Book review: Michael’s Reward

by Mario Bernheim


Michael’s Reward is an imaginative, modern day retelling of the book of Job in the Bible. You know, that rich dude who lost everything but who stayed true to God, so he got it all back with interest.

Parts of the story must have been difficult for Bernheim to write. Michael’s pain, when he loses his children, his wife, his wealth, his health, is just too vivid. Thankfully, I couldn’t really relate, or the painful half of the story might have been overwhelming. It’s a riches-to-rags-to-riches story in the extreme, with little common ground for us regular guys. I associated with Michael briefly on the way down, and briefly again on the way back up.

This is a good retelling, faithful to the spirit of Job and the conundrum he faces. It’ll bring the biblical story alive for you, I guarantee it. And that, for me, was the problem. I don’t like the book of Job, and I like it even less now. The idea of God playing games with human lives is distasteful. The idea of wealth as a measure of God’s approval is equally distasteful. Didn’t Jesus tell us not to lay up treasure on earth, but in heaven?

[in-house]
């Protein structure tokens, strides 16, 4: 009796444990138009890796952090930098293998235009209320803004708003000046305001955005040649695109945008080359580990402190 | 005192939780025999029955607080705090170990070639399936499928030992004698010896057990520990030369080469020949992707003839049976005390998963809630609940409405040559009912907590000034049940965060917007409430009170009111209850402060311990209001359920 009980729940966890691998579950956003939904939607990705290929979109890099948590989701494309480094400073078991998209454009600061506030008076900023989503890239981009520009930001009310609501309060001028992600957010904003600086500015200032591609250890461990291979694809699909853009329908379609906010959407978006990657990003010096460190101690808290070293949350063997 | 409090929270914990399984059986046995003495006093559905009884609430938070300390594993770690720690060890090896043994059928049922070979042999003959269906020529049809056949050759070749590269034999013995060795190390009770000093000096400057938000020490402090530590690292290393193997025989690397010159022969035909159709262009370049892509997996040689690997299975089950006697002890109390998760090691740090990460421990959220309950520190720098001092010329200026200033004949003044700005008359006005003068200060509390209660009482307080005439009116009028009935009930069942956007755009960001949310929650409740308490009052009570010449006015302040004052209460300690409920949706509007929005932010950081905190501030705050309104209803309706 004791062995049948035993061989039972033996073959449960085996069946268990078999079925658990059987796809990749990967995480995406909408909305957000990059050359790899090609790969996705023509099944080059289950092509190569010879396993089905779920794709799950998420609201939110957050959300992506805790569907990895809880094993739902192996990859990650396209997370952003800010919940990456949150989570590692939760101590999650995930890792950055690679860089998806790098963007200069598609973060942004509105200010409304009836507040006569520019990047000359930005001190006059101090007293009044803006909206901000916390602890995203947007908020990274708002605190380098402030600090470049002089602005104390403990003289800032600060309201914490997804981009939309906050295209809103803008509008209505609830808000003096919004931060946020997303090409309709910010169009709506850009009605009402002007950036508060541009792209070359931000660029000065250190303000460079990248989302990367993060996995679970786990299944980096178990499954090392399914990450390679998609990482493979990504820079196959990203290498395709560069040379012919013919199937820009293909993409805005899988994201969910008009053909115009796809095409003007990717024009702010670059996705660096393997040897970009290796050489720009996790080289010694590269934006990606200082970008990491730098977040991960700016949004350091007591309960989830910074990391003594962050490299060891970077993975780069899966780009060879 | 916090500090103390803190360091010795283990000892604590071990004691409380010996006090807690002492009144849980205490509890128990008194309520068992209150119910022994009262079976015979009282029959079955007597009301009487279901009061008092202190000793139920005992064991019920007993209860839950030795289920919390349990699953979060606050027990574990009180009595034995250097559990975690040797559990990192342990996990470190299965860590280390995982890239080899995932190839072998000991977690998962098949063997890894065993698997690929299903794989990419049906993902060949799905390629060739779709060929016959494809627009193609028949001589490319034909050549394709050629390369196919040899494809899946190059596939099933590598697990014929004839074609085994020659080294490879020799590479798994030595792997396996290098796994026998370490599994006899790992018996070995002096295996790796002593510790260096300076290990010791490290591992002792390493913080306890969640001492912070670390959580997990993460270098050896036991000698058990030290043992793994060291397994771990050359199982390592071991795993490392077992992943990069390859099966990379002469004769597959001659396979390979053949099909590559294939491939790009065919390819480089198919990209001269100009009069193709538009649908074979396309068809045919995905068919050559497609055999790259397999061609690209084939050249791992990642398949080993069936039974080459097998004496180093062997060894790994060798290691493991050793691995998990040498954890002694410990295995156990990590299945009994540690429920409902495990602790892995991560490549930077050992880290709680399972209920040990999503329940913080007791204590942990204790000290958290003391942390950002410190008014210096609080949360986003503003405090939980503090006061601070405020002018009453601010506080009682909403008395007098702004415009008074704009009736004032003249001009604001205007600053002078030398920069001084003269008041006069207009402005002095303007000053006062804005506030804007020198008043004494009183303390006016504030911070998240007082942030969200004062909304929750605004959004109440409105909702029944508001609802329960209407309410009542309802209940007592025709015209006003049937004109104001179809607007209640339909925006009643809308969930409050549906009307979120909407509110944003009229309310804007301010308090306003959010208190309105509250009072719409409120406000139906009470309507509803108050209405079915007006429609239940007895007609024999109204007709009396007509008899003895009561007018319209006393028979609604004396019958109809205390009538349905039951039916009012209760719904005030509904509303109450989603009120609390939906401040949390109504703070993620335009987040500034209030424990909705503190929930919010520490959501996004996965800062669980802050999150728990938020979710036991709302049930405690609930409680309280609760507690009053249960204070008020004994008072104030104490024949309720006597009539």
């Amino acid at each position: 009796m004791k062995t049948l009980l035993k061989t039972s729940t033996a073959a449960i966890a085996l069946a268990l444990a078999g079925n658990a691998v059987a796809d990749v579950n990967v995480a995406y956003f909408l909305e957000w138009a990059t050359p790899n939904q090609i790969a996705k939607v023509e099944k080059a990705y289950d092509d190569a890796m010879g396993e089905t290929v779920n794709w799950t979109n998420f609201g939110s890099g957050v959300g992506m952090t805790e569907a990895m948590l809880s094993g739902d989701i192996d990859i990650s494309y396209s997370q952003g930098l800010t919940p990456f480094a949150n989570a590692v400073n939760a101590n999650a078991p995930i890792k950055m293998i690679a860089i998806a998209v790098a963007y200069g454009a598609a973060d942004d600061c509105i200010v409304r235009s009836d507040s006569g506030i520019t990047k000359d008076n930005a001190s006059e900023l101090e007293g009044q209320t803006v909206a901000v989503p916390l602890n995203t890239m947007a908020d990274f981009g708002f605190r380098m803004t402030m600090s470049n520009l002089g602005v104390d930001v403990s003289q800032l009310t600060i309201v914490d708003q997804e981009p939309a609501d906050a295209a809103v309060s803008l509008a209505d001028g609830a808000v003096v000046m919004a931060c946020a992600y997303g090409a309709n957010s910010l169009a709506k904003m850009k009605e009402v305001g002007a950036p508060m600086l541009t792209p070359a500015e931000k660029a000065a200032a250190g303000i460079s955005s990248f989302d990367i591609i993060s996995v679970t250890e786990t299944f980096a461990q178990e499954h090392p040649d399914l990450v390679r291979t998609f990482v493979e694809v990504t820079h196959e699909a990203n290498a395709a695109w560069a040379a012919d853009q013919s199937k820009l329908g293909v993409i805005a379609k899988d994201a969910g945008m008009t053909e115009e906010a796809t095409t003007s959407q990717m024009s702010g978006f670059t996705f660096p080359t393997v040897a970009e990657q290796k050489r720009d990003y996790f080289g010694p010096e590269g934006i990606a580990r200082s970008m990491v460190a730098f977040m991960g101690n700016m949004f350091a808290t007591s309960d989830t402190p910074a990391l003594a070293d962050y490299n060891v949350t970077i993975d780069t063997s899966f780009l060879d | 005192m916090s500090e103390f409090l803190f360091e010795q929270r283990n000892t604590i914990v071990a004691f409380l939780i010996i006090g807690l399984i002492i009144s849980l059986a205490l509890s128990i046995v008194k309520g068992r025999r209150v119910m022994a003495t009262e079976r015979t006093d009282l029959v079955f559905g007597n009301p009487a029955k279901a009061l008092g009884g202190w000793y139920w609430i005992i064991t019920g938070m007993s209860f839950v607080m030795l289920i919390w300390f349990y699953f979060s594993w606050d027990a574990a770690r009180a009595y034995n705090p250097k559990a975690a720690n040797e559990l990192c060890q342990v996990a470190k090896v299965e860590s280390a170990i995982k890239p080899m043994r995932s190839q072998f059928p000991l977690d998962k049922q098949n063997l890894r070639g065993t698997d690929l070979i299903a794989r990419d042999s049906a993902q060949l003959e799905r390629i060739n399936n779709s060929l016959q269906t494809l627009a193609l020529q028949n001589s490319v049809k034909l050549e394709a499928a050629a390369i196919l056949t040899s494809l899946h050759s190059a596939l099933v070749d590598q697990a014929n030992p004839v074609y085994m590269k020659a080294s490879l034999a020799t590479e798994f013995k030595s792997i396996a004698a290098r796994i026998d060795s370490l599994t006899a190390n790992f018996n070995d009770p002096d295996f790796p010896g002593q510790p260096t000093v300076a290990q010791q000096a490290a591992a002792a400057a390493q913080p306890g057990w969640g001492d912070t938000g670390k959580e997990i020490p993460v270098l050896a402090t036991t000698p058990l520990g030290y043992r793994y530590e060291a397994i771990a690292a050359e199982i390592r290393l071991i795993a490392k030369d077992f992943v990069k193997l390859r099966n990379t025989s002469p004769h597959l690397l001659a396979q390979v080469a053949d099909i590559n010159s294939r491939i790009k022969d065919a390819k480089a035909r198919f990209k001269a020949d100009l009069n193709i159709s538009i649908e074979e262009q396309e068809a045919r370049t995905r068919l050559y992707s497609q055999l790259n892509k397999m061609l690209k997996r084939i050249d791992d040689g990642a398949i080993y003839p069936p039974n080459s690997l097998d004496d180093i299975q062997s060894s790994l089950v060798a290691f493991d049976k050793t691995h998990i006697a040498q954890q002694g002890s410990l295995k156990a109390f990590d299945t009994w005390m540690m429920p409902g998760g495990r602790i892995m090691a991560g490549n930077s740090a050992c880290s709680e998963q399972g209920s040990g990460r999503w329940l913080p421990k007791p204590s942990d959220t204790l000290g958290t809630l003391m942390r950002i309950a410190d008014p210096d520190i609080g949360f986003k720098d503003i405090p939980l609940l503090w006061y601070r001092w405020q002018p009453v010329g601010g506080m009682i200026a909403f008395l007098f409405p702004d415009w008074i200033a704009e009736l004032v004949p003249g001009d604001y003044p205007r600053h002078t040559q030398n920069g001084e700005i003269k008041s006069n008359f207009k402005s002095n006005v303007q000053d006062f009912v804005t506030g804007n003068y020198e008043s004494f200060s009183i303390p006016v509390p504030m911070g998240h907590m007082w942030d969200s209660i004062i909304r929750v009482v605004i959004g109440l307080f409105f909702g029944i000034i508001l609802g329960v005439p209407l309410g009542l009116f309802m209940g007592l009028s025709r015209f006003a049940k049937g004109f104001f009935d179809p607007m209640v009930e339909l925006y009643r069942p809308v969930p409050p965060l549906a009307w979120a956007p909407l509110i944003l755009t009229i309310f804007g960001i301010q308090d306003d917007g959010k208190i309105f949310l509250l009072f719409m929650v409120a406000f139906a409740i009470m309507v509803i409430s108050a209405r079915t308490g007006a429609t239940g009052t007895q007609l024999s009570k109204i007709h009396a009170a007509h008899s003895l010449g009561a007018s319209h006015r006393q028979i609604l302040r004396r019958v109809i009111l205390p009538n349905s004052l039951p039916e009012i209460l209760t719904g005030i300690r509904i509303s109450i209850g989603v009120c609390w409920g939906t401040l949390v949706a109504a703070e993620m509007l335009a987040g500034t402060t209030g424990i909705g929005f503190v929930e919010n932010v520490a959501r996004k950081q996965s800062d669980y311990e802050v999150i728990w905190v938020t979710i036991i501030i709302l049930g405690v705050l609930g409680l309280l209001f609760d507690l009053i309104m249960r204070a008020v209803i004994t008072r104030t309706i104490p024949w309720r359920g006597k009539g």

Which brings up a point. There is one major difference between the old Job and the new Job, and it’s this: Today’s Job knew his children were in heaven, and knew he would someday be up there with them, and that makes the second half of the story–the rise to riches–seem beside the point. We have since found more realistic ways to imagine a reward for a life faithfully lived. We don’t have to pretend God will swoop in and provide a fairy tale ending on earth, which is a good thing, since real life doesn’t happen that way. It just doesn’t. We haven’t thought that way since the age of the Maccabees, when the harshness of real life forced us to abandon the idea of justice on earth, and we instead became believers that we would be rewarded for faithfulness in the afterlife. For me, the story of Job is obsolete, a product of antiquated religion.

Nevertheless, while Michael/Job left a sour taste in my mouth, and while I can’t rate the story highly for its inspirational value (no problem: I’m positive many other readers will), it deserves a high rating from me because it made me think. It made me talk about it. It took me out of my comfort zone and held me captive until the final page, and I’m still trying to break free.

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